Requirement 2. Accessible and usable public and common use areas.

Section 100.205(c)(1) provides that covered multifamily dwellings with a building entrance on an accessible route shall be designed in such a manner that the public and common use areas are readily accessible to and usable by handicapped persons.

Guideline

Accessible element or space
ANSI A117.1 section

APPLICATION

1. Accessible route(s) 4.3

Within the boundary of the site:

  1. From public transportation stops, accessible parking spaces, accessible passenger loading zones, and public streets or sidewalks to accessible building entrances (subject to site considerations describes in section 5).
  2. Connecting accessible buildings, facilities, elements and spaces that are on the same site. On-grade walks or paths between separate buildings with covered multifamily dwellings, while not required, should be accessible unless the slope of finish grade exceeds 8.33% at any point along the route. Handrails are not required on these accessible walks.
  3. Connecting accessible building or facility entrances with accessible spaces and elements within the building or facility, including adaptable dwelling units.
  4. Where site or legal constraints prevent a route accessible to wheelchair users between covered multifamily dwellings and public or common-use facilities elsewhere on the site, an acceptable alternative is the provision of access via a vehicular route so long as there is accessible parking on an accessible route to at least 2% of covered dwelling units, and necessary site provisions such as parking and curb cuts are available at the public or common use facility.
Accessible element or space
ANSI A117.1 section

APPLICATION

2. Protruding Objects 4.4 Accessible routes or maneuvering space including, but not limited to halls, corridors, passageways, or aisles.
Accessible element or space
ANSI A117.1 section

APPLICATION

3. Ground and floor surface treatments 4.5 Accessible routes, and spaces, including floors, walks, ramps, stairs, and curb ramps.
Accessible element or space
ANSI A117.1 section

APPLICATION

4. Parking and passenger loading zones 4.6 If provided at the site, designated accessible parking at the dwelling unit on request of residents with handicaps, on the same terms and with the full range of choices (e.g. surface parking or garage) that are provided for other residents of the project, with accessible parking on a route accessible to wheelchairs for at least 2% of the dwelling units: accessible visitor parking sufficient to provide access to grade level entrances of covered multifamily dwelling: and accessible parking at facilites [sic] (e.g. swimming pools) that serve accessible building.
Accessible element or space
ANSI A117.1 section

APPLICATION

5. Curb ramps 4.7 Accessible routes crossing curbs.
Accessible element or space
ANSI A117.1 section

APPLICATION

6. Ramps 4.8 Accessible routes with slopes greater than 1:20.
Accessible element or space
ANSI A117.1 section

APPLICATION

7. Stairs 4.9 Stairs on accessible routes connecting levels not connected by an elevator.
Accessible element or space
ANSI A117.1 section

APPLICATION

8. Elevator 4.10 If provided.
Accessible element or space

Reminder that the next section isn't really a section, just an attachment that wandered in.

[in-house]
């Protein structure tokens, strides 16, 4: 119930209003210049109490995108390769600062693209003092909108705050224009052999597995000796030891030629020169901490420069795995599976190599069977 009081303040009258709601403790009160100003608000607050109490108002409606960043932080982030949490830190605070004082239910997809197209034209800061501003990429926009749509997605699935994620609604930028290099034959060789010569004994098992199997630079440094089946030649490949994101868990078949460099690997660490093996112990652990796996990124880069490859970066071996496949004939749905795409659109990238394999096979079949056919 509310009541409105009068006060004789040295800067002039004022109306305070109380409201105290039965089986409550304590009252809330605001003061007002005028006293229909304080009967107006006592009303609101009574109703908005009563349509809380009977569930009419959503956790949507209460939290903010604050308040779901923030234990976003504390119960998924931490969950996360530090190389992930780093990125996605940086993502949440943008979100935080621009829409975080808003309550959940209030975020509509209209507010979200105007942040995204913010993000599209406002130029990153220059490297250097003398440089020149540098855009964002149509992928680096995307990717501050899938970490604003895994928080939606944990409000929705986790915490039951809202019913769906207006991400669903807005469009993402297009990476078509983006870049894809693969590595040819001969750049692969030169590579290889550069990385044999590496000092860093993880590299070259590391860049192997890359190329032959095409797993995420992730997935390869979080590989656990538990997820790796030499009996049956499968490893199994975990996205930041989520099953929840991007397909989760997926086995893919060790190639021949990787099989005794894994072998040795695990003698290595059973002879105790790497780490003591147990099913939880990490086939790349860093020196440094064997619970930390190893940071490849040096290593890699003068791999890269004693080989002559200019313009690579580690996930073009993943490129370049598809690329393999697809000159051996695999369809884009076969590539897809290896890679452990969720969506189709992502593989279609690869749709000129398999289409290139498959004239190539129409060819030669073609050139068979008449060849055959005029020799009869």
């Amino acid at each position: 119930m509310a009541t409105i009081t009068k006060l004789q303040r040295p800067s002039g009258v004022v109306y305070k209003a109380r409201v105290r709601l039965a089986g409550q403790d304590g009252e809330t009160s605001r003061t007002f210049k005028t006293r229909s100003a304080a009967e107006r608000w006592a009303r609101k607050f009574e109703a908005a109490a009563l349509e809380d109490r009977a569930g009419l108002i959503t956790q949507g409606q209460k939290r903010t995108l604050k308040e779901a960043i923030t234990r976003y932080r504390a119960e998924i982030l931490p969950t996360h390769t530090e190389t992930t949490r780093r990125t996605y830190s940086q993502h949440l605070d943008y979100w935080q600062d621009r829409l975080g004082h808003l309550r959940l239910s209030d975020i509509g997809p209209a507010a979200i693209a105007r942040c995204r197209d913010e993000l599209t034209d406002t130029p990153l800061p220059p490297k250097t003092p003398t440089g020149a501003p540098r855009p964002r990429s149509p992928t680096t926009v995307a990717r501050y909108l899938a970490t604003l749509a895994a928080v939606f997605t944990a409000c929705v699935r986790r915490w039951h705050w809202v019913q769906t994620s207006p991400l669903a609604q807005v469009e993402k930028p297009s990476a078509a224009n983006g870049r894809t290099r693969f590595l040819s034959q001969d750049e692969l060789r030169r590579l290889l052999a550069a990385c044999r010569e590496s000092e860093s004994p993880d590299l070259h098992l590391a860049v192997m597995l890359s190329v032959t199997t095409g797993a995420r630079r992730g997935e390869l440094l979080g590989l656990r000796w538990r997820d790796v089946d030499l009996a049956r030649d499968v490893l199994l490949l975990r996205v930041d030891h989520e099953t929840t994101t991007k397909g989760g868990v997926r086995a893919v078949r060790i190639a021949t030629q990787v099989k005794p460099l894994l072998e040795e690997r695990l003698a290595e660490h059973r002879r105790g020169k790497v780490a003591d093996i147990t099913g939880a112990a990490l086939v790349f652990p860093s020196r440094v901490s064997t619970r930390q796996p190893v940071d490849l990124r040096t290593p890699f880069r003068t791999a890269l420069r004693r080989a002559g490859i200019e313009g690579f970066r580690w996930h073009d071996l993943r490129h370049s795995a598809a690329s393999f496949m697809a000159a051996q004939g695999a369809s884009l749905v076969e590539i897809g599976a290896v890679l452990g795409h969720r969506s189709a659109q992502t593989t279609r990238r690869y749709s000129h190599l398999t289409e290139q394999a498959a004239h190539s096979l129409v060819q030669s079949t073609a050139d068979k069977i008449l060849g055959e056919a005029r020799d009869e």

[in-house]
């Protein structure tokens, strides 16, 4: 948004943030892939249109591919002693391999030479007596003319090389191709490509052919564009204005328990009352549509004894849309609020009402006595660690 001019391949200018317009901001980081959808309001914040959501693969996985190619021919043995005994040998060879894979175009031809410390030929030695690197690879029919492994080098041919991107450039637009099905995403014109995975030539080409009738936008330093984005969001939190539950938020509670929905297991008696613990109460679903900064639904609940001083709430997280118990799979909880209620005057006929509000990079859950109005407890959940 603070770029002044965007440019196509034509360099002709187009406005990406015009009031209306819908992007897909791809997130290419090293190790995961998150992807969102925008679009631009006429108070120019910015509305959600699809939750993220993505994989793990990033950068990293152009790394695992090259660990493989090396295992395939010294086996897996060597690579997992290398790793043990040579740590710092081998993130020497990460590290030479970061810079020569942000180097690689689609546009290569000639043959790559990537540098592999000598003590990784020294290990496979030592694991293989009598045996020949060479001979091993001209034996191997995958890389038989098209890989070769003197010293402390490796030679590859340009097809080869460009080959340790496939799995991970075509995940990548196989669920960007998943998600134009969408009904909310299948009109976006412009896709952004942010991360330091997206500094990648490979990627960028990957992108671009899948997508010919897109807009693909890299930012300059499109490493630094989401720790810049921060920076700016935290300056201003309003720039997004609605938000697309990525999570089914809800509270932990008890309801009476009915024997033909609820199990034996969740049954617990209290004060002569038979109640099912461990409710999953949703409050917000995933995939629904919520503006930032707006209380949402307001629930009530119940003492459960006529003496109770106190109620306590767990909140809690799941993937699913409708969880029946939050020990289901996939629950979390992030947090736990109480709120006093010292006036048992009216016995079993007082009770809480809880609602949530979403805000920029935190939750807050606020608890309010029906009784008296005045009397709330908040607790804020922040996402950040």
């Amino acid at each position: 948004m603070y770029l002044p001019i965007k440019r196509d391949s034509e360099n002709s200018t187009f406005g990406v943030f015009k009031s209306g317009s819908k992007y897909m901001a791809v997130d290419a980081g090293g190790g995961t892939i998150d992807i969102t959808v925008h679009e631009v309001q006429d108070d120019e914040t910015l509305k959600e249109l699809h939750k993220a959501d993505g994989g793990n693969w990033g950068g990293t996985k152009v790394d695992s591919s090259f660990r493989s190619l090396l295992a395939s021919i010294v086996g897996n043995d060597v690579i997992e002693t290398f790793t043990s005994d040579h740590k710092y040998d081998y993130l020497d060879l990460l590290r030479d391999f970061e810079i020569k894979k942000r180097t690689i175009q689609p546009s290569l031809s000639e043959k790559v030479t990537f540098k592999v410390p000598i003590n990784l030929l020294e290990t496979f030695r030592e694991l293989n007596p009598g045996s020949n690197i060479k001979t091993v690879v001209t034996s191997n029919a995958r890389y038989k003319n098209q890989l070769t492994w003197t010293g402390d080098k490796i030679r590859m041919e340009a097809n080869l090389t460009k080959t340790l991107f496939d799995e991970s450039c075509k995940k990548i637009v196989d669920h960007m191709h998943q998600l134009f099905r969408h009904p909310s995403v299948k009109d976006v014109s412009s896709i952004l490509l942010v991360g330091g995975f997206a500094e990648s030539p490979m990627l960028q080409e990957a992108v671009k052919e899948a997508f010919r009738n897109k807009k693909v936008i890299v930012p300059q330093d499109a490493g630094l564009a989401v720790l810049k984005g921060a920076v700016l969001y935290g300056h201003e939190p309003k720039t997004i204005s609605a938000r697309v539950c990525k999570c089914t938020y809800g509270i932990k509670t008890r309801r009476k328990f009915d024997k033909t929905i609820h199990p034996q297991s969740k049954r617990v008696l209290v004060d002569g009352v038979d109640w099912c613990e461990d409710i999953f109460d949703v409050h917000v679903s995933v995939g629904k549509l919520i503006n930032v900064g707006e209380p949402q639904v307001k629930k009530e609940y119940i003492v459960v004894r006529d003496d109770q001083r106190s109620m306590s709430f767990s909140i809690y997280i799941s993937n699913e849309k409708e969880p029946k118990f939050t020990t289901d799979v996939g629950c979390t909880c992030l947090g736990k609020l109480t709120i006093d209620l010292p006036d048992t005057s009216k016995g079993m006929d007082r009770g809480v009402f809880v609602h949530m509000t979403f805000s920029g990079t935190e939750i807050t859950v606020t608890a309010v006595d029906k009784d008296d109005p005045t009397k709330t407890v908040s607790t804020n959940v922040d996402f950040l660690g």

ANSI A117.1 section

APPLICATION

9. Platform lift 4.11 May be used in lieu of an elevator or ramp under certain conditions.
Accessible element or space
ANSI A117.1 section

APPLICATION

10. Drinking fountains and water coolers 4.15 Fifty percent of fountains and coolers on each floor, or at least one, if provided in the facility or the site.
Accessible element or space
ANSI A117.1 section

APPLICATION

11. Toilet rooms and bathing facilities (including water closets, toilet rooms and stalls, urinals, lavatories and mirrors, bathtubs, shower stalls, and sinks.) 4.22 Where provided in public-use and common-use facilities, at least one on [sic] each fixture provided per room. 
Accessible element or space
ANSI A117.1 section

APPLICATION

12. Seating, tables, or work surfaces 4.30 If provided in accessible spaces, at least one of each type provided.
Accessible element or space
ANSI A117.1 section

APPLICATION

13. Places of assembly 4.31 If provided in the facility or at the site.
Accessible element or space
ANSI A117.1 section

APPLICATION

14. Common-use spaces and facilities (including swimming pools, playgrounds, entrances, rental offices, lobbies, elevators, mailbox areas, lounges, halls and corridors, and the like.) 4.1 through 4.30 If provided in the facility or at the site:
  1. Where multiple recreational facilities (e.g. tennis courts) are provided sufficient accessible facilities of each type equitable opportunity for use by persons with handicaps.
  2. Where practical, access to all or a portion of nature trails and jogging paths
Accessible element or space
ANSI A117.1 section

APPLICATION

15. Laundry rooms 4.32.6 If provided in the facility or at the site, at least one of each type of appliance provided in each laundry area, except that laudry rooms serving covered multifamily dwellings would not be required to have front loading washers in order to meet the requirements of §100.205(c)(1). (Where front loading washers are not provided, management will be expected to provide assistive devices on request if necessary to permit a resident to use a top loading washer.)

Requirement 3. Usable doors.

Section 100.205(c)(2) provides that covered multifamily dwellings with a building entrance on an accessible route shall be designed in such a manner that all the doors designed to allow passage into and within all premises are sufficiently wide to allow passage by handicapped persons in wheelchairs.